RE: Wanted Flare Observations of Lacrosse Satellites

From: Stephan Szyman (
Date: Wed Jan 11 2006 - 05:35:20 EST

  • Next message: Tony Beresford: "obsevations for Jan11, 2006"

    I observed an unexpected flare of lacrosse 4 on 1 sept 2005 UTC. the flare 
    ocurred as the spacecraft passed through delphinus/equuleus/pegasus. I 
    estimated the flare to have reached 0 to negative-1 magnitude, very similar 
    in brightness to some iridium flares I've observed.  it was the first time 
    I'd seen one of the lacrosse sats do that.
    I  posted a report, , but 
    unfortunately,  the link I included to the HA diagram of the pass is out of 
    date and doesn't work any longer.  my location was the same as stated below.
    the flare lasted 20 seconds or so, increasing in brightness for 10 seconds  
    and vice versa; the max. brightness was at  02:03:45 UTC just below and to 
    the left of delphinus from my perspective.
    on that particular pass, the spacecraft moved from right to left, passing 
    neatly in front of theta aquilae at 02:02:55 UTC plus or minus 2 seconds;  
    it then continued on a path which brought it also neatly in front of 1 
    pegasi at approximately 02:03:52 UTC, and finally passed in front of kappa 
    pegasi some 14-18 seconds later at approximately 02:04:08 UTC or so.
    I hope these observations'll help you in some way.
    non-overcast skies!
    (I ought to move to lanzarote or hawaii :(  chicago bites in the winter for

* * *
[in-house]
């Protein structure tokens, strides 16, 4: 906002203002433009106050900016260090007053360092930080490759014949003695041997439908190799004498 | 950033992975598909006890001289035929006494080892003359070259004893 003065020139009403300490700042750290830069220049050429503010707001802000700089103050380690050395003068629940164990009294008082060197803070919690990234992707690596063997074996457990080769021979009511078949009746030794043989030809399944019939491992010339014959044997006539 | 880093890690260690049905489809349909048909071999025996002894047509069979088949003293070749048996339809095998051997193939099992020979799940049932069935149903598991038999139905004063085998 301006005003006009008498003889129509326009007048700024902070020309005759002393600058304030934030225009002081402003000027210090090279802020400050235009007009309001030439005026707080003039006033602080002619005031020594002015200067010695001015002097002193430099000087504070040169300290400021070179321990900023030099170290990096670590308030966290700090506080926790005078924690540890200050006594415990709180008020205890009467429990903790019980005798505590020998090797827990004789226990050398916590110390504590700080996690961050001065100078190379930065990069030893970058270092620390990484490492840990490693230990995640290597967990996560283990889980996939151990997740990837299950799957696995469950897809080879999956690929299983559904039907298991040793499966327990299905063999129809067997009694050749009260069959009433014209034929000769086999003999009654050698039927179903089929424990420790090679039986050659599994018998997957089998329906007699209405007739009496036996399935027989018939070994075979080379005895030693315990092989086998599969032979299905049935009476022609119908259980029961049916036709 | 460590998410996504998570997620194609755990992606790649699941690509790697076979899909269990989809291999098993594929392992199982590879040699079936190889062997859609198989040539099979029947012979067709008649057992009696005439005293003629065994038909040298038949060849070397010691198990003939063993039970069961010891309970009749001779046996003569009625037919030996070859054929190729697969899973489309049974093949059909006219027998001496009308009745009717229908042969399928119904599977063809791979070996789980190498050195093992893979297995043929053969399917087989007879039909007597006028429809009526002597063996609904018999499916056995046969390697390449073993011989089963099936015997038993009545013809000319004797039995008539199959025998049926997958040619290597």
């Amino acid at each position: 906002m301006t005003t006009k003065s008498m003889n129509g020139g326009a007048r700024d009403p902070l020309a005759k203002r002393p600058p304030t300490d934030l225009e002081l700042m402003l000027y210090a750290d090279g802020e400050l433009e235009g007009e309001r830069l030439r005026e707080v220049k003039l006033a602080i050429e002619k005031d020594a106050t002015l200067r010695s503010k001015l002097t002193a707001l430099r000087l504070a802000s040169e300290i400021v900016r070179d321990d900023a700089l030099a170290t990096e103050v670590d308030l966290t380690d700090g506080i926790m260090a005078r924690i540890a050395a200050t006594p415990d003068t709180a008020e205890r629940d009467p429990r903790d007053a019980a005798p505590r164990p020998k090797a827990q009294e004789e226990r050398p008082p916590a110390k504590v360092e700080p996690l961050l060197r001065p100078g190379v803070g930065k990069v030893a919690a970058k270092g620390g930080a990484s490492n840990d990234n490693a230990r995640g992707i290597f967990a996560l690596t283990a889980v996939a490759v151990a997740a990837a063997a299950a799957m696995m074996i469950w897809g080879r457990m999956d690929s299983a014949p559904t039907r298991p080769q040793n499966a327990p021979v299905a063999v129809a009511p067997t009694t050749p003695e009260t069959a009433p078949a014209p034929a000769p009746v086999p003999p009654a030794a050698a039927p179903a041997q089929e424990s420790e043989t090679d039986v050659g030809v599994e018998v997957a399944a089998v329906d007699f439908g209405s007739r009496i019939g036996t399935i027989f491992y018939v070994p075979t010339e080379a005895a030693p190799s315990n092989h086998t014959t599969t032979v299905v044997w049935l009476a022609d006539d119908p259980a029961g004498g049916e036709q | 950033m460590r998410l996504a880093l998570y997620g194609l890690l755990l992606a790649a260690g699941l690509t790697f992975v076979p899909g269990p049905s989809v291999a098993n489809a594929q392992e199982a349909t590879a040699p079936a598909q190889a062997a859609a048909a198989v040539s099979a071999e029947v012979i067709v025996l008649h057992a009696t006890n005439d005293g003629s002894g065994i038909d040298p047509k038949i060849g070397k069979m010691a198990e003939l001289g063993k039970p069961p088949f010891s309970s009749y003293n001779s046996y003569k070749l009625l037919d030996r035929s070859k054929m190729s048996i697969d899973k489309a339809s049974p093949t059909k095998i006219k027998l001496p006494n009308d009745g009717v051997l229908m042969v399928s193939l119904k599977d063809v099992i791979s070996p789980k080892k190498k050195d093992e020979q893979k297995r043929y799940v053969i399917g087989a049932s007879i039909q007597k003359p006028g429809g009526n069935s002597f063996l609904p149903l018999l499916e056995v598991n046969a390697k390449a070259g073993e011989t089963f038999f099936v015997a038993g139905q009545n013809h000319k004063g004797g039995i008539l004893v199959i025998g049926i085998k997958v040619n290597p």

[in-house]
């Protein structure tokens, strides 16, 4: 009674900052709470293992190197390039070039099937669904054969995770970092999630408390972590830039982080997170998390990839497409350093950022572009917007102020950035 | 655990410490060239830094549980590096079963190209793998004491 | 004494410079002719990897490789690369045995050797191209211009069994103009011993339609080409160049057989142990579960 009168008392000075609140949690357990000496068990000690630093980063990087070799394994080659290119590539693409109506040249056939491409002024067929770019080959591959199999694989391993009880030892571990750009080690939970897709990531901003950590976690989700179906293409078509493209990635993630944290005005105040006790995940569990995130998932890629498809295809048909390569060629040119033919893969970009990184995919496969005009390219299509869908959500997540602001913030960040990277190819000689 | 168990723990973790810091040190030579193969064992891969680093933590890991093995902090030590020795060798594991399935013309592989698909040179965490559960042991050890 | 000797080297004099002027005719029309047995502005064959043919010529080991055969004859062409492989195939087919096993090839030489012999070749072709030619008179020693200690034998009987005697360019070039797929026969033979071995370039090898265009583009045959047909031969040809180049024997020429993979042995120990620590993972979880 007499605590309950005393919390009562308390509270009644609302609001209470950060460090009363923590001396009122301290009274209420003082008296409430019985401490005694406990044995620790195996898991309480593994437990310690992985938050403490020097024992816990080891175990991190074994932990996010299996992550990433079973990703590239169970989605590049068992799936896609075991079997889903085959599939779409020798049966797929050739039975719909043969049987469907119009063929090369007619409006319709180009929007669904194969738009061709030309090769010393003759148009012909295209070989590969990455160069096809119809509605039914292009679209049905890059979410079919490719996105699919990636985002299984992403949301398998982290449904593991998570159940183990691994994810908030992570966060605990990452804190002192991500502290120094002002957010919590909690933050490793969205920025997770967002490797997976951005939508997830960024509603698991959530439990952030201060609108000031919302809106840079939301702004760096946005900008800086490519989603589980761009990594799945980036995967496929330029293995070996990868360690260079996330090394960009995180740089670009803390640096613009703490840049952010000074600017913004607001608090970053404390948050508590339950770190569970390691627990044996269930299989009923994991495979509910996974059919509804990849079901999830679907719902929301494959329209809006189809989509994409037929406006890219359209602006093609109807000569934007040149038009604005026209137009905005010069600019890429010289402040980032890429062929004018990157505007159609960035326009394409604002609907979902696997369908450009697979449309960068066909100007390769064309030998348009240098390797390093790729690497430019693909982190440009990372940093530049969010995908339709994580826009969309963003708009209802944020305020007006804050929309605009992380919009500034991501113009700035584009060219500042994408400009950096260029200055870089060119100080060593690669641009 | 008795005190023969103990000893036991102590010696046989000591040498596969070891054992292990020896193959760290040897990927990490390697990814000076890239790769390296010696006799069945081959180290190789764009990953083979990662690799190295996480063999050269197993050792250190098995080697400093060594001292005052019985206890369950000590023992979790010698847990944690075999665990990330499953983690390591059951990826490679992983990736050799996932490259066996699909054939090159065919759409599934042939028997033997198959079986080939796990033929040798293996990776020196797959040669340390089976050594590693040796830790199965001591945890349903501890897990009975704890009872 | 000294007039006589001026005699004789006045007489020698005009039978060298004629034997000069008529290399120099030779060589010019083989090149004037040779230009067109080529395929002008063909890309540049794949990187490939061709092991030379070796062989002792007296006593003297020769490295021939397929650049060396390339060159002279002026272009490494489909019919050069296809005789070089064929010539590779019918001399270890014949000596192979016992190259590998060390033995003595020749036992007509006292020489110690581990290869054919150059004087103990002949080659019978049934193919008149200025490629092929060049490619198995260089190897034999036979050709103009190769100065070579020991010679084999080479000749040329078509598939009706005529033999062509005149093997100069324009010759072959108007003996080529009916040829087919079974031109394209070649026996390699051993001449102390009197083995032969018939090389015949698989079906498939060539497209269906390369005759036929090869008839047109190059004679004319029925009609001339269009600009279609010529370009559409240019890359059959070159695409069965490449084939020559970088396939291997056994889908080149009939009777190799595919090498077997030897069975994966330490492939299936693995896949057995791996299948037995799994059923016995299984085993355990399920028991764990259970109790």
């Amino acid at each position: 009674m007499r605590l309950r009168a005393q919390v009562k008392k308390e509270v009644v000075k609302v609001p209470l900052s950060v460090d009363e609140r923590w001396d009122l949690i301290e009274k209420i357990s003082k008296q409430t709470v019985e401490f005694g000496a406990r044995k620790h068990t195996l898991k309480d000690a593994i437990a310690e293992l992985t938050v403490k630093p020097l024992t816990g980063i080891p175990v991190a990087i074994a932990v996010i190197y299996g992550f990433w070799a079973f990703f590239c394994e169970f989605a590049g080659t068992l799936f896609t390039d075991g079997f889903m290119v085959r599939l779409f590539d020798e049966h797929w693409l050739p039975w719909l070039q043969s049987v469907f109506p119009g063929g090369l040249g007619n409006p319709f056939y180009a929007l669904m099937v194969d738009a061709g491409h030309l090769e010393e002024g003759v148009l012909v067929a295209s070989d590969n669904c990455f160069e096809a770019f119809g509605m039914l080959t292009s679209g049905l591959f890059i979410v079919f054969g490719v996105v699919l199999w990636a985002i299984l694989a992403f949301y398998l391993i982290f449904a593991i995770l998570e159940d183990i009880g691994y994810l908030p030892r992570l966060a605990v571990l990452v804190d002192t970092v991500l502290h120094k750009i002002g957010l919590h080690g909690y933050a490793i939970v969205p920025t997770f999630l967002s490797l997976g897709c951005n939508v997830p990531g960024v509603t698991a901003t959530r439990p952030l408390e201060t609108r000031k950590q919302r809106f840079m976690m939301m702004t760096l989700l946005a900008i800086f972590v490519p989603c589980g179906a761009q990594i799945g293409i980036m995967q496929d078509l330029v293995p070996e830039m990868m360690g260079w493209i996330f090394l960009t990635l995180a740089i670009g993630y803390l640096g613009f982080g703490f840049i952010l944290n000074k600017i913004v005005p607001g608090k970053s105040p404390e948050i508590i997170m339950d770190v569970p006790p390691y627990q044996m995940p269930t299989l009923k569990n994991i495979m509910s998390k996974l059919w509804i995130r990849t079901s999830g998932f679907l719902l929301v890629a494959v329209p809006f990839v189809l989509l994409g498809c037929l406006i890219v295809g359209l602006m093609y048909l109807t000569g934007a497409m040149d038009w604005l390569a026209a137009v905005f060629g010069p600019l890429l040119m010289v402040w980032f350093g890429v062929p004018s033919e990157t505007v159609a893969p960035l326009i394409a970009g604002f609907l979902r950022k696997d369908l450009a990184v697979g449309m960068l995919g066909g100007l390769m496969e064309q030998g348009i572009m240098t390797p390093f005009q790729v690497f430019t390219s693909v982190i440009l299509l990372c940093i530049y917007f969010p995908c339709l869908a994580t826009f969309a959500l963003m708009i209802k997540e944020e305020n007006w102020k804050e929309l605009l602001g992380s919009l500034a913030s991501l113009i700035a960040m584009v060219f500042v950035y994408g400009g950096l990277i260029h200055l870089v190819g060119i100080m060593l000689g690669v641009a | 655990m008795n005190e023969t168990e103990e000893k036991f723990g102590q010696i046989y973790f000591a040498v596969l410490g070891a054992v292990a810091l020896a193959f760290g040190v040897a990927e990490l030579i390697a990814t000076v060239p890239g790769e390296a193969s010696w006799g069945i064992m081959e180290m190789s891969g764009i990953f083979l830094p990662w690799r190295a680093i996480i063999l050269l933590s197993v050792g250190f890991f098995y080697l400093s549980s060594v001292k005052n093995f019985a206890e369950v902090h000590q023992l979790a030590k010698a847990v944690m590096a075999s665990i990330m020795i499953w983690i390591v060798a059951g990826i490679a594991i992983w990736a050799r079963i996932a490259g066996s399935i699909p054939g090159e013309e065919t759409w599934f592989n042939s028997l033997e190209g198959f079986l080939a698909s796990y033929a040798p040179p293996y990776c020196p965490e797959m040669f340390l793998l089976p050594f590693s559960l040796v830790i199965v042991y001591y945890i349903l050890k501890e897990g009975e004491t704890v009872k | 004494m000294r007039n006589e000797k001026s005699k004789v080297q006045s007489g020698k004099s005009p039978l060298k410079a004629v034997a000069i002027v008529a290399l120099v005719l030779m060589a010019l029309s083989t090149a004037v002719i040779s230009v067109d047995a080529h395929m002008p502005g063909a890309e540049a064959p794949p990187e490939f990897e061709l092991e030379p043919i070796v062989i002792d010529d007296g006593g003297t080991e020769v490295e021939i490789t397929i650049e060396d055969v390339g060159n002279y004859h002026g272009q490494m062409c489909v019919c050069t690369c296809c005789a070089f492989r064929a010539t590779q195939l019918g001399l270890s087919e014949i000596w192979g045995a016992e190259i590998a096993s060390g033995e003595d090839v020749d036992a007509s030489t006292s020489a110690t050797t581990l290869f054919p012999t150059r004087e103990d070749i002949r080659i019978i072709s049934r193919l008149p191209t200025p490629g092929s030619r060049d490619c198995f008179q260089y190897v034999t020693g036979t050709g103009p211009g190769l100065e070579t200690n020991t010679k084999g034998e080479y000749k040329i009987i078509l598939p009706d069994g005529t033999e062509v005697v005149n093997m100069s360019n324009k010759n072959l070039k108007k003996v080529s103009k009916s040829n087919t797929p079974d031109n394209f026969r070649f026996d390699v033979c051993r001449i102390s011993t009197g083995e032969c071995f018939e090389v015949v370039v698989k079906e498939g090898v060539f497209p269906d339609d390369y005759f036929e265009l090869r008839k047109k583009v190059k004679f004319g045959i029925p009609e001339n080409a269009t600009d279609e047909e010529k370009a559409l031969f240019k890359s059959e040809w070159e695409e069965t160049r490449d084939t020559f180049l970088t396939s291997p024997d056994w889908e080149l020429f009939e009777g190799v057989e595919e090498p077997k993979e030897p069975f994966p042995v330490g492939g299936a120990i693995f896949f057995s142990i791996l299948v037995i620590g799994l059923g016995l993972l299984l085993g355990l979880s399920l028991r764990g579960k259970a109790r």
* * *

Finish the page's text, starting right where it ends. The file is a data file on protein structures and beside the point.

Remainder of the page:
astronomy and satobs. probably 85% of the time since mid-november it has 
    been pea soup overhead here!   quite frustrating.)
    stephan szyman
    chicago IL USA
    41.6840N, 87.7000W; 188 msl
    [ps: OT: I was at borders last evening and asked where the science section 
    was, where could I find books on astronomy. the clerk sent me "past that 
    second pillar and it's the shelf to the right:" which turned out to be a 
    bunch of books on tarot and astrology. lol.  when I finally did find the 
    astronomy books one floor above that, I saved you all a trip to borders by 
    discovering that their astronomy/cosmology selection is WEAK.]
    >I have been observing Lacrosse satellites recently with an LX200, camcorder 
    >combination. I have had some success in resolving them and I was trying to 
    >interpret what I see.
    >My best model to date is 2 panels attached to a central body. My images 
    >clearly show 2 panels which are sometimes perpendicular to the velocity 
    >vector and sometimes parallel to it. Equivalent to XVV and YVV modes for 
    >the ISS I expect.
    >In December I observed a flare of Lacrosse 4 and I thought I could back 
    >calculate the orientation of the panel that caused it, since I know my 
    >location, the satellites location and the Sun's location.
    >The result is encouraging. A panel perpedicular to the velocity vector and 
    >inclined at 25 degrees to the Earth's surface. Now 25 degrees or 
    >thereabouts is a common incident angle for a SAR antenna. So I assume it 
    >was the SAR antenna that flared.
    >I would like to test that idea for other Lacrosse satellites so if anybody 
    >spots a flare please let me know with time and location of course.
    >Philip Masding
    >My Lacrosse results to date are here
    >Subscribe/Unsubscribe info, Frequently Asked Questions, SeeSat-L archive:  
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